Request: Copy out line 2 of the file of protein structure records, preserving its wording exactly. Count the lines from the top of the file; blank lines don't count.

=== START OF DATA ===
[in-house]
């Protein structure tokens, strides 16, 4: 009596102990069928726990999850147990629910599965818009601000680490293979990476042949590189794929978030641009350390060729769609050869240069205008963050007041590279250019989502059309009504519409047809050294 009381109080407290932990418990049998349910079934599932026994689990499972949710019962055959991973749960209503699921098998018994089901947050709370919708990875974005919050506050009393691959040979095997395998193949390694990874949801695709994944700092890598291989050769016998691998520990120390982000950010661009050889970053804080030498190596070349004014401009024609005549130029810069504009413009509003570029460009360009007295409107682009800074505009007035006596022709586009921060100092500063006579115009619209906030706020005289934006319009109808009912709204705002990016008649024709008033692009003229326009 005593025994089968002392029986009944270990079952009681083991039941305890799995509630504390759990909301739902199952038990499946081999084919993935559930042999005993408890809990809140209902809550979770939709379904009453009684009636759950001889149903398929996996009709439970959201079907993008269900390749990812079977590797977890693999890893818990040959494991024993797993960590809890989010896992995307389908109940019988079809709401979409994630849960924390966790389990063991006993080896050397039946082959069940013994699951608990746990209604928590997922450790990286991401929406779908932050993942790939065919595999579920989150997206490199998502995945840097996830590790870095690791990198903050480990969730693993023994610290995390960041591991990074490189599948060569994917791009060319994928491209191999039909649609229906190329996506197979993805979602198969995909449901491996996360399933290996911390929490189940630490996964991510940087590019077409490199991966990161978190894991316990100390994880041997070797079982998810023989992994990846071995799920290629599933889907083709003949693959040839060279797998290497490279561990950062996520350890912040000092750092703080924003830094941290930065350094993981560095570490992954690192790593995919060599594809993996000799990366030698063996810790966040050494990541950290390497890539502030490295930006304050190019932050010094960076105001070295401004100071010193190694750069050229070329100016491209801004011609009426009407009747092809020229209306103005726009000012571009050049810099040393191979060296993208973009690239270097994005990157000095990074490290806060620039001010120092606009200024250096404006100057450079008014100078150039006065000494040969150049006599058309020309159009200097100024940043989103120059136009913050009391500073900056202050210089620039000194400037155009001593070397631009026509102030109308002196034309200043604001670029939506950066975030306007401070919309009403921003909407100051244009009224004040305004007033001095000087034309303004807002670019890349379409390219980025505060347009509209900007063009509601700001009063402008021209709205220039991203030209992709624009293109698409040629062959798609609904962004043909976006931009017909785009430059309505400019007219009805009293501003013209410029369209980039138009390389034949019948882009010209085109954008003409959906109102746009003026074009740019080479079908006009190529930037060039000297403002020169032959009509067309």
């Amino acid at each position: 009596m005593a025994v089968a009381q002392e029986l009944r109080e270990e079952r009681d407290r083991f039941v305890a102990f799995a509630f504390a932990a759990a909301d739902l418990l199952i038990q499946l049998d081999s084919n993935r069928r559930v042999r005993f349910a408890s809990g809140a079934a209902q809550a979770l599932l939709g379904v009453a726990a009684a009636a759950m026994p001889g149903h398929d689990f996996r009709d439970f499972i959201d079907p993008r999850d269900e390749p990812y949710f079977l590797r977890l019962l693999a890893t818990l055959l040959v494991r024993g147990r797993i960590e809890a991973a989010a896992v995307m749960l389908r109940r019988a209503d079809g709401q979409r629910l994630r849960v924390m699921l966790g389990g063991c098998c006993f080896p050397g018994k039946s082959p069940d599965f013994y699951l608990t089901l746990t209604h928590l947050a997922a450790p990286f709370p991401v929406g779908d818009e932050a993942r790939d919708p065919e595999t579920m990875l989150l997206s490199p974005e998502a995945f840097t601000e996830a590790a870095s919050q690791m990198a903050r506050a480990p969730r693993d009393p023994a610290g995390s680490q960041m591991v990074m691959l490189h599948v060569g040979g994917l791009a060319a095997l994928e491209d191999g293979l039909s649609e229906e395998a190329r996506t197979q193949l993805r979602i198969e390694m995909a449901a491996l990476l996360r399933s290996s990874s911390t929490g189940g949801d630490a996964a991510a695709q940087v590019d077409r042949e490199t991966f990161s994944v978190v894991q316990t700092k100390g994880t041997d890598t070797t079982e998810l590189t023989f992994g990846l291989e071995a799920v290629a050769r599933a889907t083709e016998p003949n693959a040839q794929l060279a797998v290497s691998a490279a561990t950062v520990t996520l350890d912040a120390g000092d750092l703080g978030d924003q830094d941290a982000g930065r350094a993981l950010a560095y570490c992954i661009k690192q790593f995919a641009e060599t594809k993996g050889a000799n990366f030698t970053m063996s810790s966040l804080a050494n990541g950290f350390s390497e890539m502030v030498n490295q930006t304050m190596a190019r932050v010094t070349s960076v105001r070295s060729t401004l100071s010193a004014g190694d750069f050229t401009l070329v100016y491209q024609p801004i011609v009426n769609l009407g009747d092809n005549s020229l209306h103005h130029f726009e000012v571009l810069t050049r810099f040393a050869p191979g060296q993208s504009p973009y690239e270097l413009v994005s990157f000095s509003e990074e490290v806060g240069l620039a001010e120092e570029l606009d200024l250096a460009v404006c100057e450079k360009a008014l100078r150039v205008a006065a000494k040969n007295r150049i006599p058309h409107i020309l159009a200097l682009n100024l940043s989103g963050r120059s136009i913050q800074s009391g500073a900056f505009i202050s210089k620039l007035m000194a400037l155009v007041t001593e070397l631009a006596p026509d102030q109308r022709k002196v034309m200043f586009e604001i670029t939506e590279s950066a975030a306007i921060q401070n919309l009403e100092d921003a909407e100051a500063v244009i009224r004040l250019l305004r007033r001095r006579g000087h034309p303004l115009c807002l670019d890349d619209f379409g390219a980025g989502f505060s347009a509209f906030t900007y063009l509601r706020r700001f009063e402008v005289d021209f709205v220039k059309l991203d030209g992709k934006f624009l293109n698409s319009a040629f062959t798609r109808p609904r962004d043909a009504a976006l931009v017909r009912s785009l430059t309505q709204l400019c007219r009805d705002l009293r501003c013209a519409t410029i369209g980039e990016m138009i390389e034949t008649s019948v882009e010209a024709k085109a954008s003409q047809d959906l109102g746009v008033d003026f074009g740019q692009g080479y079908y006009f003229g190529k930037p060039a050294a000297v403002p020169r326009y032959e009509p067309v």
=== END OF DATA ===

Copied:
């Protein structure tokens, strides 16, 4: 009596102990069928726990999850147990629910599965818009601000680490293979990476042949590189794929978030641009350390060729769609050869240069205008963050007041590279250019989502059309009504519409047809050294 009381109080407290932990418990049998349910079934599932026994689990499972949710019962055959991973749960209503699921098998018994089901947050709370919708990875974005919050506050009393691959040979095997395998193949390694990874949801695709994944700092890598291989050769016998691998520990120390982000950010661009050889970053804080030498190596070349004014401009024609005549130029810069504009413009509003570029460009360009007295409107682009800074505009007035006596022709586009921060100092500063006579115009619209906030706020005289934006319009109808009912709204705002990016008649024709008033692009003229326009 005593025994089968002392029986009944270990079952009681083991039941305890799995509630504390759990909301739902199952038990499946081999084919993935559930042999005993408890809990809140209902809550979770939709379904009453009684009636759950001889149903398929996996009709439970959201079907993008269900390749990812079977590797977890693999890893818990040959494991024993797993960590809890989010896992995307389908109940019988079809709401979409994630849960924390966790389990063991006993080896050397039946082959069940013994699951608990746990209604928590997922450790990286991401929406779908932050993942790939065919595999579920989150997206490199998502995945840097996830590790870095690791990198903050480990969730693993023994610290995390960041591991990074490189599948060569994917791009060319994928491209191999039909649609229906190329996506197979993805979602198969995909449901491996996360399933290996911390929490189940630490996964991510940087590019077409490199991966990161978190894991316990100390994880041997070797079982998810023989992994990846071995799920290629599933889907083709003949693959040839060279797998290497490279561990950062996520350890912040000092750092703080924003830094941290930065350094993981560095570490992954690192790593995919060599594809993996000799990366030698063996810790966040050494990541950290390497890539502030490295930006304050190019932050010094960076105001070295401004100071010193190694750069050229070329100016491209801004011609009426009407009747092809020229209306103005726009000012571009050049810099040393191979060296993208973009690239270097994005990157000095990074490290806060620039001010120092606009200024250096404006100057450079008014100078150039006065000494040969150049006599058309020309159009200097100024940043989103120059136009913050009391500073900056202050210089620039000194400037155009001593070397631009026509102030109308002196034309200043604001670029939506950066975030306007401070919309009403921003909407100051244009009224004040305004007033001095000087034309303004807002670019890349379409390219980025505060347009509209900007063009509601700001009063402008021209709205220039991203030209992709624009293109698409040629062959798609609904962004043909976006931009017909785009430059309505400019007219009805009293501003013209410029369209980039138009390389034949019948882009010209085109954008003409959906109102746009003026074009740019080479079908006009190529930037060039000297403002020169032959009509067309």